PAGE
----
N&W in 1911--Tunnel wall
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Sun Jul 10 19:38:23 EDT 2011
Bluefield Daily Telegraph
November 28, 1911
HEARD MINERS' PICKS NEAR TUNNEL WALL
Section Foreman at Coaldale Sends Alarming Report to Railroad Offices Here
Yesterday morning the Norfolk and Western section foreman, J. H. Longworth, while working in the Elkhorn tunnel at Coaldale, which is a part of the section of his track, reported to the head officials at Bluefield that he distinctly heard coal miners' picks digging in the bowels of the earth about four hundred feet west of the east portal of the tunnel, on the south side of the track. Mr. Longworth at once realized the danger of the coal miners tunneling out the coal so close to the big tunnel and lost no time in making a report of the matter to the railroad headquarters here.
When the fact is taken into consideration that the tunnel is lightly lined with brick, and cement, it can be realized that the process of taking the coal out of the mountain is being allowed to approach dangerously close to the Elkhorn tunnel, and it is believed a thorough investigation of the matter will be had at once with the view of determining just how close to the tunnel the miners are being permitted to work.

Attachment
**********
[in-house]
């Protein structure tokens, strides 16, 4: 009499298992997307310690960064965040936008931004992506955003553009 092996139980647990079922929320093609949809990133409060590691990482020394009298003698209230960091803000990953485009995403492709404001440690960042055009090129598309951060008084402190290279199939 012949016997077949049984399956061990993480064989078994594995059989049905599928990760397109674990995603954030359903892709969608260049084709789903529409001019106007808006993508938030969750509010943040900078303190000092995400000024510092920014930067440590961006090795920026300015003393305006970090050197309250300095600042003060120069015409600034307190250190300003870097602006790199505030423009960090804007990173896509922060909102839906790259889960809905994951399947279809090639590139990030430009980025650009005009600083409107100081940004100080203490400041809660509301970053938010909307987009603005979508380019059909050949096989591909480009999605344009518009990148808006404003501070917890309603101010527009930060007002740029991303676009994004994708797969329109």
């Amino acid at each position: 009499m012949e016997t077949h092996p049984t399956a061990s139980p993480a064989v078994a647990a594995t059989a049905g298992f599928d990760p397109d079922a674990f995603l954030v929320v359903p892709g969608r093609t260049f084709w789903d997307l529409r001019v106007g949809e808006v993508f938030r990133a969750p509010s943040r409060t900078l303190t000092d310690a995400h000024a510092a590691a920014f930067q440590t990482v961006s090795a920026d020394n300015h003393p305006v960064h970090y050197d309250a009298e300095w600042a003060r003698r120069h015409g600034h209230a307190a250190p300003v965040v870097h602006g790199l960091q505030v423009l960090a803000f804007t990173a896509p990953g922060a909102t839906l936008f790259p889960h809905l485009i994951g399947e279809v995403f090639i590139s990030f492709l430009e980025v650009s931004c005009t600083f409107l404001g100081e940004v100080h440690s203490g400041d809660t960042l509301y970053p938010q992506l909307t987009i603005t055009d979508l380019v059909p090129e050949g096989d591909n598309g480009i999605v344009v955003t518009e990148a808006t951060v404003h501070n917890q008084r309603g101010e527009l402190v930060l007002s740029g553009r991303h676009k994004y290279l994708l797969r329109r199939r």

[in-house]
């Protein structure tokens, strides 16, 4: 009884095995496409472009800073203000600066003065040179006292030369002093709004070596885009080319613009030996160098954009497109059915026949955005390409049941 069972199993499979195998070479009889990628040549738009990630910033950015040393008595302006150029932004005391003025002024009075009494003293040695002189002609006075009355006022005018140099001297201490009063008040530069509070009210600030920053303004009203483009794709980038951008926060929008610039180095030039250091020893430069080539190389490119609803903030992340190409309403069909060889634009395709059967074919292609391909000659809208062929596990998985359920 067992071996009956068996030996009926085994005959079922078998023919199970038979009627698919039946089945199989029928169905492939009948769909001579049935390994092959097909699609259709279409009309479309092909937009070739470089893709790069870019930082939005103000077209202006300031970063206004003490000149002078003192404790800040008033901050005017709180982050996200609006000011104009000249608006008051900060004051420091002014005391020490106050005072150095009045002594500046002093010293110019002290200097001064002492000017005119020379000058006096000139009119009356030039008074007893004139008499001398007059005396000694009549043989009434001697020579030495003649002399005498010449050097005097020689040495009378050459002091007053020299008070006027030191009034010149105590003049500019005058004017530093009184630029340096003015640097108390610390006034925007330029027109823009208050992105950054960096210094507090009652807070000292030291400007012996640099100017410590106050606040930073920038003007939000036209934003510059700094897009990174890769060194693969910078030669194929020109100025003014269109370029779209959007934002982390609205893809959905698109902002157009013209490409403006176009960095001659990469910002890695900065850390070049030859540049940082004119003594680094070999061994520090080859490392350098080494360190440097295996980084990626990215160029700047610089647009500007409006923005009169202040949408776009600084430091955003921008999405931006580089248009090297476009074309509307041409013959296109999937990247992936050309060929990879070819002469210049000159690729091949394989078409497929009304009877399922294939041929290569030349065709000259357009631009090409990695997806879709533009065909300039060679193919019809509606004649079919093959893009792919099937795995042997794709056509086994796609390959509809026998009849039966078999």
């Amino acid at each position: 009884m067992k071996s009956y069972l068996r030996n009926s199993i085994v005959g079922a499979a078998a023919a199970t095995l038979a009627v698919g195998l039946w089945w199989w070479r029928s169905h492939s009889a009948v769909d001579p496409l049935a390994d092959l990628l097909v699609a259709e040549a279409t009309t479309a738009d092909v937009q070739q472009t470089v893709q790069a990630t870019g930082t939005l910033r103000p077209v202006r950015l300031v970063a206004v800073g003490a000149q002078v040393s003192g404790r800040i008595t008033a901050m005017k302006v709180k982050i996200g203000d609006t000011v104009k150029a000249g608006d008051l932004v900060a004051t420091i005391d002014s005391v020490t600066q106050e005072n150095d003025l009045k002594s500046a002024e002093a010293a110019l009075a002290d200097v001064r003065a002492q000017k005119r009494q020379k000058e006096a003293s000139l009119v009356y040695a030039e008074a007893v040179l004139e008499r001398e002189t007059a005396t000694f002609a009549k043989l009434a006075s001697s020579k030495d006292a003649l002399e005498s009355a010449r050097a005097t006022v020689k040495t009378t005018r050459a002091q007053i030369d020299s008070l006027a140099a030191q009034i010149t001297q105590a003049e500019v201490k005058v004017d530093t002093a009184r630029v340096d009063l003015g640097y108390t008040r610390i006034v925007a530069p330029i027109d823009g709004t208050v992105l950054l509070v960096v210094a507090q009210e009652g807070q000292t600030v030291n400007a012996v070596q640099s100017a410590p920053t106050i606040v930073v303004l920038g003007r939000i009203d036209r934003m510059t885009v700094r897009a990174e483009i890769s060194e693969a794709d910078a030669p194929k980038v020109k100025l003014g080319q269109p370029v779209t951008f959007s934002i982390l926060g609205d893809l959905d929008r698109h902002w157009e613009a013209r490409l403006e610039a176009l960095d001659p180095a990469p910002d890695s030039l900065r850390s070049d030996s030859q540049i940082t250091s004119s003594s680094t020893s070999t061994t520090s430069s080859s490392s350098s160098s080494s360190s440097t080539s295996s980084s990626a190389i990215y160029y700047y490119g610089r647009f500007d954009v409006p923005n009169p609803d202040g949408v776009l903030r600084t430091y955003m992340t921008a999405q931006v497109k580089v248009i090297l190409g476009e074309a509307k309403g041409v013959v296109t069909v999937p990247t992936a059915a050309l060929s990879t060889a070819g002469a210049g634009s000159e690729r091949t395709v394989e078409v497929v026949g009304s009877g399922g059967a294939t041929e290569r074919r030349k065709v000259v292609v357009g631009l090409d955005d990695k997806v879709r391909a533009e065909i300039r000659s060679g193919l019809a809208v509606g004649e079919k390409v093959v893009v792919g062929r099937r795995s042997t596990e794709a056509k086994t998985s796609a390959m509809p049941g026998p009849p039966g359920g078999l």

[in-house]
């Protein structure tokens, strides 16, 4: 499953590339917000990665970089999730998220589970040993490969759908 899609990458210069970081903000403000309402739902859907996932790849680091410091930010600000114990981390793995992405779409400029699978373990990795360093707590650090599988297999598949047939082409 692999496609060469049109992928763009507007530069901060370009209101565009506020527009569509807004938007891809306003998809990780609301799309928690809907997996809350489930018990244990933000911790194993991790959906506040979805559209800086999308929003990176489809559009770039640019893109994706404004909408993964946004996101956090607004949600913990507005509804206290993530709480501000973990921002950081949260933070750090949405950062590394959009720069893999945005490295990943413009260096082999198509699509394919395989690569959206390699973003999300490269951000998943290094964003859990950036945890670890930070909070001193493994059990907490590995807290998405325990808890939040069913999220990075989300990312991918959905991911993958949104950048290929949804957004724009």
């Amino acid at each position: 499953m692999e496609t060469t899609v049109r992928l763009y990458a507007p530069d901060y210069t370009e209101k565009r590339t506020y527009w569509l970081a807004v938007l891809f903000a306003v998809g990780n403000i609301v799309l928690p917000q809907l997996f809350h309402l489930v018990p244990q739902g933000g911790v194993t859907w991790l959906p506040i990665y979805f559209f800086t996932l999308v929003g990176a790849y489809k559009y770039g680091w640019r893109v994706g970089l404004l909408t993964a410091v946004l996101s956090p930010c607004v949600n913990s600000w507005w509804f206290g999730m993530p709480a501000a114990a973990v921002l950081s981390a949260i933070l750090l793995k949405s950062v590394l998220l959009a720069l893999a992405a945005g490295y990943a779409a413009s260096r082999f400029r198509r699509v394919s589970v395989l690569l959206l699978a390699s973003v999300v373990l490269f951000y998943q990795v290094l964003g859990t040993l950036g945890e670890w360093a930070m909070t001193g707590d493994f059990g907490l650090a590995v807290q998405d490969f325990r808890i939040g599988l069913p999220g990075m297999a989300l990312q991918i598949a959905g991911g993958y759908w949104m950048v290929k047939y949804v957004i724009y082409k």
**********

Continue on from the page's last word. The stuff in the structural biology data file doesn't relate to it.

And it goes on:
The mine is operated by the Mill Creek and Coaldale works. If the section foreman is not mistaken in what he believed to have been the sound of coal diggers' picks it would appear that the railroad right-of-way is being all but undermined by the miners.
When the Coaldale tunnel, or Elkhorn tunnel, as it is more familiarly known, was put through the job was regarded as the greatest engineering feat of that time. It has been claimed that the coal taken from the tunnel by the contractors almost paid for the digging of the tunnel. The older railroad men here recall that during the process of putting the tunnel through many men lost their lives in one way or another during the several years that the work was in progress. The tunnel lacks a few hundred feet of being one mile long and at the time of its construction it was the biggest job that had up to that time been undertaken by the Norfolk and Western.
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